2024 is L.M. Montgomery’s 150th birthday! The L.M. Montgomery Institute (LMMI) at the University of Prince Edward Island is celebrating with 150 tributes – celebratory statements or greetings – that reflect upon personal connections to Montgomery or on an aspect of her life, work, or legacy.


This week we are featuring some of those translators and authors who have been instrumental in extending and expanding Montgomery’s global reach: Eri and Mie Muraoka, Irina Levchenko, Henri Dominique-Paratte, and Aurélie Barbe.


An epistolary tribute from Eri and Mie Muraoka



私たちの祖母、村岡花子が、初めてあなたの作品に出会ったのは第二次世界大戦開戦の数年前、カナダ人の友人から彼女の愛読書”Anne of Green Gables”を手渡されたときでした。青春時代の読書が人格形成にどれほど大切かを、自分の経験から実感していた祖母は、あなたの紡ぎ出した人生の真実を伝える言葉に心から共感し、いつかこの物語を日本中の若い人たちに伝えたいと思いました。そして戦争中にこの本を守り、翻訳をしました。1952年に初めての日本語訳が『赤毛のアン』として出版されて以来、70年経った今も”Anne Books”をはじめ、そのほかのあなたの作品は多くの人たちのゆく道を照らし、心に勇気を注ぎ続けています。私たちは、あなたの作品を通じてカナダという国、カナダの文化を知りました。AnneやEmilyについて語り合うことでたくさんの友達ができました。あなたの言葉を通じて祖母の人生観を深く知ることができました。これからもあなたは、あなたの作品とともに私たちの心の中で永遠の存在です。







Dear Maud,

Happy 150th Birthday!

Our grandmother, Hanako Muraoka, first encountered your novel a few years before World War II started in Japan in 1941. It was when her Canadian friend handed over a copy of her favourite book, Anne of Green Gables, to Hanako. Hanako, who knew from her own experience how important reading good books in adolescence is in shaping one's character, empathized with the beautiful words you spun to convey the truth of life and was strongly encouraged by Anne’s spirit. She wanted to share this story someday with young people all over Japan. She kept the book and translated it secretly during the war. In 1952, the first Japanese translation of Anne of Green Gables was finally published as “Akage no An” and 70 years later, the “Anne” books and your other novels still light the way for many people. Through your novels, we have come to know about Canada and your culture. We have made many friends by talking about Anne and Emily. Through your words, we have learned more about our grandmother’s perspective on life. You will always be in our hearts along with your novels. Thank you very much for the gift of wonderful stories.

Eri and Mie Muraoka

Eri and Mie Muraoka are the granddaughters of Hanako Muraoka, the first translator of the Anne books in Japan. Eri Muraoka is the author of Anne’s Cradle—Life & Works of HANAKO MURAOKA. Mie Muraoka is the translator of The Blythes Are Quoted.


A tribute from Russian translator Irina Levchenko

Дорогая Мод!

Когда-то ты писала, что нашла родственную душу в «Элизабет» [фон Арним]. Я же нашла свою родственную душу в твоих книгах и дневниках. Благодаря тебе я стала переводить рассказы, рисовать яркими красками, учиться фотографии и цианотипии. Твои слова оказались отражением моего жизненного опыта,  моих мыслей о женском творчестве и самовыражении, и о том, как их ограничивает общество.

Мы познакомились на английском. О переводах на русский язык я узнала намного позже. Они звучали по-другому, но заинтересовали меня профессионально. Сквозь призму книг об Ане/Энн я начала изучать роль женщины в своей родной литературе и культуре. Как выяснилось, много еще нужно сделать, чтобы общество стало относиться к женскому опыту с бóльшим вниманием и уважением, и чтобы твой голос зазвучал так, как ты этого заслуживаешь, и по-русски.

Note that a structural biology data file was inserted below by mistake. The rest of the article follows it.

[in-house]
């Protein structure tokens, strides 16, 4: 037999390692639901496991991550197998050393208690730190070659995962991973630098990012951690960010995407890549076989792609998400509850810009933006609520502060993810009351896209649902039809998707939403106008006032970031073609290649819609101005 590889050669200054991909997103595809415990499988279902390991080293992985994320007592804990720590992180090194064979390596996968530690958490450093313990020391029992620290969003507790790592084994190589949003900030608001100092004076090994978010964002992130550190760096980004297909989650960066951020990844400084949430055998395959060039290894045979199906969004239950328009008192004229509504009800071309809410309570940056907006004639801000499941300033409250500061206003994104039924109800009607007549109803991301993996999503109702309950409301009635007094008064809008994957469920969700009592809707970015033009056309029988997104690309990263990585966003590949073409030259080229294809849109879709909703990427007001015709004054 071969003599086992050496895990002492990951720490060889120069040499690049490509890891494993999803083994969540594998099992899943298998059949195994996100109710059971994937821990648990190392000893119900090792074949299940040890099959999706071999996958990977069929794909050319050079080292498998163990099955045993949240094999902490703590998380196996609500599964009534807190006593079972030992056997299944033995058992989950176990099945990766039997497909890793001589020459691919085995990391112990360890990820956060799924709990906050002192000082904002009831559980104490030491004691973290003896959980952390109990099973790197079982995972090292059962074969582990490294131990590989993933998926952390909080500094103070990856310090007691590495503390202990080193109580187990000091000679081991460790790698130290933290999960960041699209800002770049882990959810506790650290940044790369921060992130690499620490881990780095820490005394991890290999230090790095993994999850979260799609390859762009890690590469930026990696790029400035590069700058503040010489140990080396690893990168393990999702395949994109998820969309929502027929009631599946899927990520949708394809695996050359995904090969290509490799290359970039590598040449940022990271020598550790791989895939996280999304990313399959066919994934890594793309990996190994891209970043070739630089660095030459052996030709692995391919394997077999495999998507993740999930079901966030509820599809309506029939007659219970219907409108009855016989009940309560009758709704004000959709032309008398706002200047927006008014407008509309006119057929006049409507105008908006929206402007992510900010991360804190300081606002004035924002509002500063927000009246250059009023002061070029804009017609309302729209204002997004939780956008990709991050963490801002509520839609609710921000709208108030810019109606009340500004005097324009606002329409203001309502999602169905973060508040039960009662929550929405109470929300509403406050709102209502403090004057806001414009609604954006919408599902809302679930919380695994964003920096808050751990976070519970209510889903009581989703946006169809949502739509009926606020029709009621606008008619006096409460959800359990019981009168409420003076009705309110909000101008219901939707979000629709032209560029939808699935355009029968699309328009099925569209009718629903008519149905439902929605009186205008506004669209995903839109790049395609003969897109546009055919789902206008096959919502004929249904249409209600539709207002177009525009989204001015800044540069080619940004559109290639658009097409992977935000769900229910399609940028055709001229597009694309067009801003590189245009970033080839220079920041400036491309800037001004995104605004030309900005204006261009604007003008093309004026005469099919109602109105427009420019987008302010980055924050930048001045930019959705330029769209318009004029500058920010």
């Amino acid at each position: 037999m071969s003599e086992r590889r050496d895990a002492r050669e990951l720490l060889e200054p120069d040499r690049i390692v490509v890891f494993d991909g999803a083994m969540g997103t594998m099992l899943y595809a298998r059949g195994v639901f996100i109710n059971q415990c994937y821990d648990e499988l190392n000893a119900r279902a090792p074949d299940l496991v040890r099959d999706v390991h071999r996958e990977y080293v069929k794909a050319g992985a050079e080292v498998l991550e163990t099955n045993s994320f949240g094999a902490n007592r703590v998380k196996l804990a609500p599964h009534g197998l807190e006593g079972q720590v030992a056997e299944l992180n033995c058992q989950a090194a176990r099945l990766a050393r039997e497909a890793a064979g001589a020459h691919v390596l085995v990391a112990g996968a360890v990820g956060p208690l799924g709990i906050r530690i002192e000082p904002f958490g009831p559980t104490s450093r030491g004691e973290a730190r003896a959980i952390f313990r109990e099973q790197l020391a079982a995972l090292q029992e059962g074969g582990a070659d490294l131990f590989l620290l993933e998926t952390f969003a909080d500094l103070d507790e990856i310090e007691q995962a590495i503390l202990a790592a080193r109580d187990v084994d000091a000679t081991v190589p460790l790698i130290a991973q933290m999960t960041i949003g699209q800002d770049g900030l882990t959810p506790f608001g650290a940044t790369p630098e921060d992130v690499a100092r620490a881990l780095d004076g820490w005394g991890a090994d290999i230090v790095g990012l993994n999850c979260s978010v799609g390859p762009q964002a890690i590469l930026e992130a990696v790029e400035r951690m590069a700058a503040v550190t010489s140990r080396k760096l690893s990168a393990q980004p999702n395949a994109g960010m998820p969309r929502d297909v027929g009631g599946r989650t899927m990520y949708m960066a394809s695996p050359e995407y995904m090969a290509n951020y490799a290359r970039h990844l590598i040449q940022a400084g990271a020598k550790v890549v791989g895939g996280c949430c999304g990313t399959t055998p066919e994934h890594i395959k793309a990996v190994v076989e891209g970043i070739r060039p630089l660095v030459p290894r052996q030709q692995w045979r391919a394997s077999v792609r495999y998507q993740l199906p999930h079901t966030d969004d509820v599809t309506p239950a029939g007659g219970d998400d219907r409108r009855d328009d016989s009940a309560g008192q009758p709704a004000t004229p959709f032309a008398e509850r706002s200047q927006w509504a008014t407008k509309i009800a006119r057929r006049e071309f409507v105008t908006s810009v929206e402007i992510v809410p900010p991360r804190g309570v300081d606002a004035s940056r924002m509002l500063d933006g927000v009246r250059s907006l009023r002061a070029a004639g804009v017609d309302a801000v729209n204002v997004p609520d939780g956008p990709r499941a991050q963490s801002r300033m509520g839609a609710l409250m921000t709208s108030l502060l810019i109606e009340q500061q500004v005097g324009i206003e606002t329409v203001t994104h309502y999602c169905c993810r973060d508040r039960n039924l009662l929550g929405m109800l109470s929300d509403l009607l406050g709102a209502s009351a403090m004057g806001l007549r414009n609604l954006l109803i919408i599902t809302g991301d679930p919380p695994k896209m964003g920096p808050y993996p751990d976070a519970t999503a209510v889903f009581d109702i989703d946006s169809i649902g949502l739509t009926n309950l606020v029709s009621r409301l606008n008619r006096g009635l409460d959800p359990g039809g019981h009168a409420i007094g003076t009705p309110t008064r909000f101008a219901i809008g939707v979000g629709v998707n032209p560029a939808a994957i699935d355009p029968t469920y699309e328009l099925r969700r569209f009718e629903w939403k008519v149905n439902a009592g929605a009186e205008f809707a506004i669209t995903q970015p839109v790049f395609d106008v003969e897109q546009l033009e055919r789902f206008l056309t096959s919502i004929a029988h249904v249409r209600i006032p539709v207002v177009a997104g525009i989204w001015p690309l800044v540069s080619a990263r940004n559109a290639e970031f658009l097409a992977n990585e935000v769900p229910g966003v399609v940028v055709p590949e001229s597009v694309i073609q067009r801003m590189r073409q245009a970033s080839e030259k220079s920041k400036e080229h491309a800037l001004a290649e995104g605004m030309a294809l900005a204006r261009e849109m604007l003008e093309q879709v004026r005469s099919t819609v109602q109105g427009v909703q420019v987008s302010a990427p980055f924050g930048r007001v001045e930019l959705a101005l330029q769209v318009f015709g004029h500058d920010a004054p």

Как бы дальше ни сложилась наша с тобой история, я надеюсь, что ты смогла бы  считать меня своей правнучкой по духу. 

P.S. Я тоже люблю «Элизабет».


Dear Maud,

You once wrote that your “twin soul” must live in Elizabeth [von Arnim]. My “twin soul” must live in your writing. Your words inspired me to translate stories, draw in colour, learn photography and cyanotype. They voiced many of my own experiences and thoughts about female creativity and self-expression, but also about attitudes that restrict them.

We met in English. I encountered translations into my mother tongue, Russian, only years later. They sounded different from your voice, but they piqued my professional curiosity. With Russian Annes, I embarked on researching about a woman’s place in my native literature and culture and found that much has yet to be done there to raise the value of female experience and to give you a Russian voice you deserve.

However my “Montgomery story” unfolds next, I hope you could see me as your spiritual great-granddaughter.

P.S. I love Elizabeth too.

Levchenko Irina Visual

Irina Levchenko fell in love with Anne of Green Gables almost two decades ago, when she was a young Russian student. Since then, her “Montgomery story” has been an important part of her life both personally and professionally. She is currently writing her PhD on Russian translations and reception of Montgomery’s novels at the University of Vienna, Austria, and is happy to be part of the supportive international community of Montgomery fans and scholars.